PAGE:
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In addition to traps protecting the area you also have a hero character that can attack and fight with the traps to help with defense, this helps to set it apart from some Tower Defense Games (though it’s not the first to use this). Your character levels up, can get new equipment, and really plays like an action RPG character. There are three classes and they each have unique powers and play style. There is no real advantage or disadvantage to the characters so it’s really up to the play style of each person. There is also co-op that allows players to go through each of the levels with friends.

In addition to co-op there is also a versus mode that unlocks when you get a character to level 10. People can also create their own maps for people to download. As with all games the multiplayer aspects are hit or miss. Some of the user created maps can feel mislabeled, or be rather boring. Versus others that can be fun or frustrating depending on who you play with. However hit or miss it might be, it is nice to have these aspects.

The soundtrack is very nice for the game, and voice overs are also solid. The game has a fantasy setting, and while not overly detailed because of the top down view it does look nice. The story is fairly standard, nothing too exciting, but it’s not really the focus of the game. The game is more about the gameplay, either soloing through the map or experiencing it with friends.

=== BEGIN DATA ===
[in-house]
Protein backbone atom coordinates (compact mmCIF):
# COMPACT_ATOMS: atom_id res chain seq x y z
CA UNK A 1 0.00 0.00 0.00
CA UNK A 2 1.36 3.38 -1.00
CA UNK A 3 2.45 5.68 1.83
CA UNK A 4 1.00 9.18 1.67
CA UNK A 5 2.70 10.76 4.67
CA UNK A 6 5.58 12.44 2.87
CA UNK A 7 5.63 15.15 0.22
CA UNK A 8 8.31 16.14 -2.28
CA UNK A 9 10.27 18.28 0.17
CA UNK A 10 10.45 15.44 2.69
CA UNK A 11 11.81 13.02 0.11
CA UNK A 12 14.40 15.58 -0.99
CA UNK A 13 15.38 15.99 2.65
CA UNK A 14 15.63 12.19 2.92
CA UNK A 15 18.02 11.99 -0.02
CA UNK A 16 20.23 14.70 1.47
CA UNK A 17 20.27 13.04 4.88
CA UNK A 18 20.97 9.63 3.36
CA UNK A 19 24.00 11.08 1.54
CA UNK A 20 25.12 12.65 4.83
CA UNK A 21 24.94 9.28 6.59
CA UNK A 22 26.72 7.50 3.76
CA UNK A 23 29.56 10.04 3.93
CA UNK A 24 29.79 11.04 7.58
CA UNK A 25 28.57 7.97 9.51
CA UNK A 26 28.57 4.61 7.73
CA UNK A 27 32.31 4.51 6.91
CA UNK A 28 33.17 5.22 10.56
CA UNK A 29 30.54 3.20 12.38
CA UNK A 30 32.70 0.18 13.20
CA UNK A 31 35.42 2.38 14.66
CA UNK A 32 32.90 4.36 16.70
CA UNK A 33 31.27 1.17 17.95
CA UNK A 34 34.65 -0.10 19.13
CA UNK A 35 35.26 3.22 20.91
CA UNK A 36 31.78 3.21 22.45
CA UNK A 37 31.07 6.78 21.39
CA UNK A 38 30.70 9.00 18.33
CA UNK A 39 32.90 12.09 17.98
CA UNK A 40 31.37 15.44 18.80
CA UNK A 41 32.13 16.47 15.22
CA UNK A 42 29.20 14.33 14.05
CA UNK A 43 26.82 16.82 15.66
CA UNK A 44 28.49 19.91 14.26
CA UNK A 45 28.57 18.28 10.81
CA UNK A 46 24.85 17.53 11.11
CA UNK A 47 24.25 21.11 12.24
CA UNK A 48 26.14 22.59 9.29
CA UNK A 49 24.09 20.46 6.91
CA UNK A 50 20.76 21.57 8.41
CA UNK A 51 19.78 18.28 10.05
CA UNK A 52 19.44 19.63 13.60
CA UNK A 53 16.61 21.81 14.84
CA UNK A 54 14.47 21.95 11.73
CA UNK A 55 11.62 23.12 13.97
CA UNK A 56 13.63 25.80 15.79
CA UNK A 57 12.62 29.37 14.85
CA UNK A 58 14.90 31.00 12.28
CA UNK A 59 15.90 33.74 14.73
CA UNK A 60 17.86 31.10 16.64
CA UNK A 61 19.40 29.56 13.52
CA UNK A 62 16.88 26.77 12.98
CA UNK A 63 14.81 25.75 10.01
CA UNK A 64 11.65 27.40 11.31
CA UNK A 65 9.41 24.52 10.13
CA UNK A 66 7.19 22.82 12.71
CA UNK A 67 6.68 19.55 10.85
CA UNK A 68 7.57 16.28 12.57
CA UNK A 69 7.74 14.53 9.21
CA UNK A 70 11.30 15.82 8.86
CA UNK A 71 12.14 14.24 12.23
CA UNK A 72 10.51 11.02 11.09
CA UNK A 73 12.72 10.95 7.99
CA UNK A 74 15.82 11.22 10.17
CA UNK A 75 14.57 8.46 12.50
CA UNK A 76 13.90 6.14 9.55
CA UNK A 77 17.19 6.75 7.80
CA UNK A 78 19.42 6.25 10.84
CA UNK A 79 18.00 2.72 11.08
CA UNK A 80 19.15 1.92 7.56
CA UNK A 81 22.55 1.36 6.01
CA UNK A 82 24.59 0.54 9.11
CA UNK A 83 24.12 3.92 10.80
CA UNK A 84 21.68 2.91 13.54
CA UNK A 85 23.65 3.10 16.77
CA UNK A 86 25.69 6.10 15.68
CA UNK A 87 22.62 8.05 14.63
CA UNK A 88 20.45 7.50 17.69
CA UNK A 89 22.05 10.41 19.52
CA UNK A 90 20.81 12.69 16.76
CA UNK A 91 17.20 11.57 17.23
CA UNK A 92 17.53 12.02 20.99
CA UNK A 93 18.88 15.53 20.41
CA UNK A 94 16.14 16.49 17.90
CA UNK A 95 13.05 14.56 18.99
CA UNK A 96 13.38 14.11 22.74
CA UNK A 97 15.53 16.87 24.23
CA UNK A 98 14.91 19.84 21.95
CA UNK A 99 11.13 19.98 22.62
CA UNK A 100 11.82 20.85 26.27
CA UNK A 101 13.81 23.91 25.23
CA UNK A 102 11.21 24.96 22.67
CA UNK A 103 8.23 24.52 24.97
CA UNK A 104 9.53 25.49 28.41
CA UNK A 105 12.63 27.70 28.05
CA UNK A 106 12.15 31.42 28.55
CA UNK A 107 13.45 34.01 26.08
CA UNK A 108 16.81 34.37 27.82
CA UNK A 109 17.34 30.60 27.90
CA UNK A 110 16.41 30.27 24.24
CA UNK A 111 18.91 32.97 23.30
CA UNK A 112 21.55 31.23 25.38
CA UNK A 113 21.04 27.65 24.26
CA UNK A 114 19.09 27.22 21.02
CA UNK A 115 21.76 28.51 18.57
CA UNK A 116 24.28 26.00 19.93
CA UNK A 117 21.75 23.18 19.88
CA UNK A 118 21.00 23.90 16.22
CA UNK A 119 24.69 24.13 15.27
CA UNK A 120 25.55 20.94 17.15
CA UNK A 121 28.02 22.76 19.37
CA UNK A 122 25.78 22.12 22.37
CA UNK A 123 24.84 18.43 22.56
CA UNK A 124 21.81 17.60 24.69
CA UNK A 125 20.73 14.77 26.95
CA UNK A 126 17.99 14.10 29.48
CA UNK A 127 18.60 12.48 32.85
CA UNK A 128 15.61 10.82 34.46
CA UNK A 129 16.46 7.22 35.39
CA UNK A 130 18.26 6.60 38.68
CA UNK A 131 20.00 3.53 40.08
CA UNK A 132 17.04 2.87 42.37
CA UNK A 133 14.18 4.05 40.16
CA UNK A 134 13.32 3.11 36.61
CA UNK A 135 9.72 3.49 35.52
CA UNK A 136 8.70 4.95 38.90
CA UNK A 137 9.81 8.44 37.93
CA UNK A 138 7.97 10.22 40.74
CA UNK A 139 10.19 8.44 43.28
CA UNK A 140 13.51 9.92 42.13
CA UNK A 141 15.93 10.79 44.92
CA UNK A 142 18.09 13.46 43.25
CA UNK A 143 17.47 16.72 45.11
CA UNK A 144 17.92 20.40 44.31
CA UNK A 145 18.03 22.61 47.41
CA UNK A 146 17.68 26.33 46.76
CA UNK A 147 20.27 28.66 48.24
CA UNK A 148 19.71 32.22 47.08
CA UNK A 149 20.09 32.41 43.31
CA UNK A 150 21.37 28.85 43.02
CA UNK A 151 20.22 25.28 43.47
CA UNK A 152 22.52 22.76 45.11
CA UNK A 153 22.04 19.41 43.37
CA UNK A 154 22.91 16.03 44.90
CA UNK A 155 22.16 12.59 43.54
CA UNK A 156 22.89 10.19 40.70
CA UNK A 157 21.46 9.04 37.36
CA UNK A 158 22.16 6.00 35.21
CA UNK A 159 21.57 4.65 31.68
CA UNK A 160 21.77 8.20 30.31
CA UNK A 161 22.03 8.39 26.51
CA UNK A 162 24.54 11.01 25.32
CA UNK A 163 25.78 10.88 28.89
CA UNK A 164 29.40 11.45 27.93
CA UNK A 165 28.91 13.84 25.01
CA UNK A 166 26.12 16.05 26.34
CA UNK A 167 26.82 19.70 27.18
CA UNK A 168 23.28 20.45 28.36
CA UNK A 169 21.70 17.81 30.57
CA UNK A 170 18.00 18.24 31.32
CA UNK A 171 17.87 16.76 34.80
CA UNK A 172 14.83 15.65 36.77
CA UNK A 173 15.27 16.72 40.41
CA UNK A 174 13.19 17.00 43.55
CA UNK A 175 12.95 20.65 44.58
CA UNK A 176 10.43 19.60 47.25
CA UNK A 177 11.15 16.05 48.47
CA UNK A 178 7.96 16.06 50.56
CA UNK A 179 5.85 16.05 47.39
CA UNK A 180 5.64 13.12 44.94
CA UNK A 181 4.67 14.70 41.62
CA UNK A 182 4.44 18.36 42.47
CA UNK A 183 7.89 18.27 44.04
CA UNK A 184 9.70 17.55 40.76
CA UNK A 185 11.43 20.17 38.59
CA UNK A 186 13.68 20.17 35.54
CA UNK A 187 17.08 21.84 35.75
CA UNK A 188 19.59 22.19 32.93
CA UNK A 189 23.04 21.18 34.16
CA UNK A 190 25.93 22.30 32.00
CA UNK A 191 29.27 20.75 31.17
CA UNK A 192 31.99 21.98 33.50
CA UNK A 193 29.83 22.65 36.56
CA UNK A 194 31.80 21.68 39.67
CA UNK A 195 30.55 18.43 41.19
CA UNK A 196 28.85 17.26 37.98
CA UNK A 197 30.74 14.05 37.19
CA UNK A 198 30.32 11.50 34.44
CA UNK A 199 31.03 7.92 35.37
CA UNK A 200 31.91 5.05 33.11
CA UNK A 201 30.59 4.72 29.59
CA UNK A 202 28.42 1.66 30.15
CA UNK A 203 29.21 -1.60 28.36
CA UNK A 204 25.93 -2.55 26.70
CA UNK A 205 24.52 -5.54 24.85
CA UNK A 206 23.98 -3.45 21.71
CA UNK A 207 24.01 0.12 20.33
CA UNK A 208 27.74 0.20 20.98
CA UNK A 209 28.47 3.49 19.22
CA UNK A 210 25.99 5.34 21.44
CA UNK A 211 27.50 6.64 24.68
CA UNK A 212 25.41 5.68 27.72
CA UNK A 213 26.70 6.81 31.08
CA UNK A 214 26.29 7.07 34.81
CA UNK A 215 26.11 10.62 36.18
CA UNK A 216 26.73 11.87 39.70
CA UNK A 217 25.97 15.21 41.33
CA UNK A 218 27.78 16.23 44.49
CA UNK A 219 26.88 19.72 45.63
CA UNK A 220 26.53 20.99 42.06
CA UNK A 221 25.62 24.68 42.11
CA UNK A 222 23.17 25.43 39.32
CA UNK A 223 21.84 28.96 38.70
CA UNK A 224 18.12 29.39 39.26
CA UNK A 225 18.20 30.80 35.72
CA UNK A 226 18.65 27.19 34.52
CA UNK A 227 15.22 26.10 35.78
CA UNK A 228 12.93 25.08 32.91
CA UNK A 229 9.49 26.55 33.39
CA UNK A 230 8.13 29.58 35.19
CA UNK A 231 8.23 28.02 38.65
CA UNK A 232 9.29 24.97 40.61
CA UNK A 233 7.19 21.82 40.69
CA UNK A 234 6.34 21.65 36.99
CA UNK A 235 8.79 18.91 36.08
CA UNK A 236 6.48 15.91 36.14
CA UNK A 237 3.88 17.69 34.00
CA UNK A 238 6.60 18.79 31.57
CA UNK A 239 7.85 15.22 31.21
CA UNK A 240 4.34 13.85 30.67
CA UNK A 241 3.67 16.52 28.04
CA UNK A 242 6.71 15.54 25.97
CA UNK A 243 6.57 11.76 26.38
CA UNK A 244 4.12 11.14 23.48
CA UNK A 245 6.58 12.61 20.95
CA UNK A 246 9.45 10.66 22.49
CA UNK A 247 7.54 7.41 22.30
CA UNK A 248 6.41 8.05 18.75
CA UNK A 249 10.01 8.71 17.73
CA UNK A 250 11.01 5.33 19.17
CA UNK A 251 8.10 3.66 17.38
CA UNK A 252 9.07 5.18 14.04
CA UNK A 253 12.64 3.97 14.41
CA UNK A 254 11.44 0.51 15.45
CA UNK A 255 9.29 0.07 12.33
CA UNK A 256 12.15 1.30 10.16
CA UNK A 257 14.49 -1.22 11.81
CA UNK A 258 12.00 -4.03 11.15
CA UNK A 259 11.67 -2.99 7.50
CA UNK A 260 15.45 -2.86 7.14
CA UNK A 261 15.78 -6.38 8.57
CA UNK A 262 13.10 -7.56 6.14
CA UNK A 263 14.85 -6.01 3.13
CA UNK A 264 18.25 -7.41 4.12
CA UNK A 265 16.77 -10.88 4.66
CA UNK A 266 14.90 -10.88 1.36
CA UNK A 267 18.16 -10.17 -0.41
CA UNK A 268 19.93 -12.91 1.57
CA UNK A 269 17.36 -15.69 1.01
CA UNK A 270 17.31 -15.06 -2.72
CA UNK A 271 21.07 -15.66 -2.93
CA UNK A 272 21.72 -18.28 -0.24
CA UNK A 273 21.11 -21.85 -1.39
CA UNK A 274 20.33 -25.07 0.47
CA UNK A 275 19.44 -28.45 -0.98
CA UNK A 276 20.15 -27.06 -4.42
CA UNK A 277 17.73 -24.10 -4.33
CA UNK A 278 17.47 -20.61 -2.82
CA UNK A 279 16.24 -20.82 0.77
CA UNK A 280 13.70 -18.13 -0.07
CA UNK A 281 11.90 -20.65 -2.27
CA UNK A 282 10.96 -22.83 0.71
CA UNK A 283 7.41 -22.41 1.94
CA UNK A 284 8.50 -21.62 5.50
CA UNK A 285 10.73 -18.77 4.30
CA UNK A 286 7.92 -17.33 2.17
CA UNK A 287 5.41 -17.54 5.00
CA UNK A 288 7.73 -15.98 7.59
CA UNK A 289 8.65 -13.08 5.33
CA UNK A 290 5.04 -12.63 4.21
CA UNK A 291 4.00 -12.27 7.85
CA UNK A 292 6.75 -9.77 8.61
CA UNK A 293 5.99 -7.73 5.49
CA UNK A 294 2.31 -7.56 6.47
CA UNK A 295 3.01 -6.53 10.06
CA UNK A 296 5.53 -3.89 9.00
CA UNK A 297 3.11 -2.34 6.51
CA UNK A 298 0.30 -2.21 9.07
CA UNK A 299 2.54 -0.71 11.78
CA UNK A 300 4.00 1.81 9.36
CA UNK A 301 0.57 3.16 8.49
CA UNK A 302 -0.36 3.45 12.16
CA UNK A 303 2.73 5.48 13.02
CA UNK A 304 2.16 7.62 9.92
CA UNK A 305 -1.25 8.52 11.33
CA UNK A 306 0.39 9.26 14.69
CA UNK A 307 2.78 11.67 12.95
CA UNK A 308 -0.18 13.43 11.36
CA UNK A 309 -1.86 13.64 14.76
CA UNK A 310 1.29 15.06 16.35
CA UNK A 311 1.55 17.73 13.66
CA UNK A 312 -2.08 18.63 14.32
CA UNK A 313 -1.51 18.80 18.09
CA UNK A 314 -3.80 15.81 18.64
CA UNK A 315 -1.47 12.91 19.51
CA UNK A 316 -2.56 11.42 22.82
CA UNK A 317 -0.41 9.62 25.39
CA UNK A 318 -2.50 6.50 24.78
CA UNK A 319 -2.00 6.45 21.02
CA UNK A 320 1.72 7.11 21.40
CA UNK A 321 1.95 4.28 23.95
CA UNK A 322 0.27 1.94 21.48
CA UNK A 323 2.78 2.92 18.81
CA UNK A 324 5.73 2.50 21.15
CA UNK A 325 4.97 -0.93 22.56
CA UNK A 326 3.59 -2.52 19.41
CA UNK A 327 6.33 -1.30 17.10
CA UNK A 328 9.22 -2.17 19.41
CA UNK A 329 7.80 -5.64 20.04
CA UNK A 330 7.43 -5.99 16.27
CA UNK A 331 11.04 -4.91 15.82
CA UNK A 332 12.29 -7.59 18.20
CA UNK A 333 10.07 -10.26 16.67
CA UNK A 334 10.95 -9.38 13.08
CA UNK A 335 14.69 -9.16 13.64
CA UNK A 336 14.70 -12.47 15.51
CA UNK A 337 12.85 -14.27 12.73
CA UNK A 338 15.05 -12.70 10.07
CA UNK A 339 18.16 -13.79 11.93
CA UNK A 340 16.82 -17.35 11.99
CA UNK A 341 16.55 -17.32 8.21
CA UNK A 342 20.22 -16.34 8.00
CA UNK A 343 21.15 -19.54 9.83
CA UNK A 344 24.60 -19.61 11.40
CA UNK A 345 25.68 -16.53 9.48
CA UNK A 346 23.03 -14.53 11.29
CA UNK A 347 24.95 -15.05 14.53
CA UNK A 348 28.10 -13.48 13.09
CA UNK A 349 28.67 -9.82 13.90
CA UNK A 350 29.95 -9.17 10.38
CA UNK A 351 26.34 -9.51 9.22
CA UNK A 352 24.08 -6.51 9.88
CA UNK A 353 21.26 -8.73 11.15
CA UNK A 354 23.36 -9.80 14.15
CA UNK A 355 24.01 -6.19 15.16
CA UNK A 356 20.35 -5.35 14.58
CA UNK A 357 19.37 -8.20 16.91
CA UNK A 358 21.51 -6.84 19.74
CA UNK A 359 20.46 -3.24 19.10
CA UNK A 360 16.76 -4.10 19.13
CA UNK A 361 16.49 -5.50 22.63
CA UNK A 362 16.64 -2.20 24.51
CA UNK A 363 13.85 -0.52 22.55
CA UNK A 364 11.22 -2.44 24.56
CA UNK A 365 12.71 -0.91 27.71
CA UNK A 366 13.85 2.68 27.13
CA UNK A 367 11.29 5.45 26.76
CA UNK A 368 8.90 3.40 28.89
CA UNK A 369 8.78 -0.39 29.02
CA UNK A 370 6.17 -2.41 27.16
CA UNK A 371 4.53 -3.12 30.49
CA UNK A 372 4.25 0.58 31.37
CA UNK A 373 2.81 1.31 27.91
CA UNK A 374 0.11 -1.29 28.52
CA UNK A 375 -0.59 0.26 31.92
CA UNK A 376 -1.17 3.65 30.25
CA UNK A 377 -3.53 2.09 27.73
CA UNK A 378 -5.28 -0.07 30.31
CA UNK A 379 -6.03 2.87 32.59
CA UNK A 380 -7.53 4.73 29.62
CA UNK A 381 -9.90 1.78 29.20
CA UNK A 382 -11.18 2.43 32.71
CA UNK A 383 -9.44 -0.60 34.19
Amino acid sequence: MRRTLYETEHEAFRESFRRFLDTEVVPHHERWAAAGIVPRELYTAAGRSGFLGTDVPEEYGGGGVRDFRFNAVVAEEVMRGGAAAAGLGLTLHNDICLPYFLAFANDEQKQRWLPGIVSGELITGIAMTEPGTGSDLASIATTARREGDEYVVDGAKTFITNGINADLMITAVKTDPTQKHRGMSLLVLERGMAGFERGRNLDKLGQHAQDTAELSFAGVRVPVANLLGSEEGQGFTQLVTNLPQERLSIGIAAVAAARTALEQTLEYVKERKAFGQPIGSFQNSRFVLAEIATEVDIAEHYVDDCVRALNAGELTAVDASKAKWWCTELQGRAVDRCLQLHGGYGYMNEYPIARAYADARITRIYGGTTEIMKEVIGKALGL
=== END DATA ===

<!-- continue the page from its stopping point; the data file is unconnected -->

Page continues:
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Overall Deathtrap is a solid tower defense game. It includes a lot of what is already in other games, but does a good job with these aspects. It’s enjoyable and has re-playability with the different characters and different difficulties for each of the map areas. If you don’t like Tower Defense games this probably won’t convert you, but the inclusion of the character does add some fun and makes it more approachable for new comers to the genre. If you are already a fan of the genre this is a solid game that you can enjoy and add to your library of games.

Impressions, Video Games

Impressions: Decay: The Mare

Decay: The Mare is an episodic point and click horror game. Each episode is meant to be played in roughly an hour challenging gamers to solve a number of puzzles. The challenges of the game vary from simple gathering, to mazes, to tracking down multiple clues. It’s challenging, atmospheric, and scary.

Plot Summary:

Part of what makes this game so interesting is how the plot reveals itself as you play. In other words to give too much of a plot summary would completely destroy the experience. The general idea of the game is that you play Sam, who goes to Reaching Dreams because he is an addict. However not long after he gets there he realizes this is no normal hospital, and his dreams begin to get twisted. What is wrong with the hospital, Sam, and everyone else there reveals itself over the course of the episodes.

Impressions: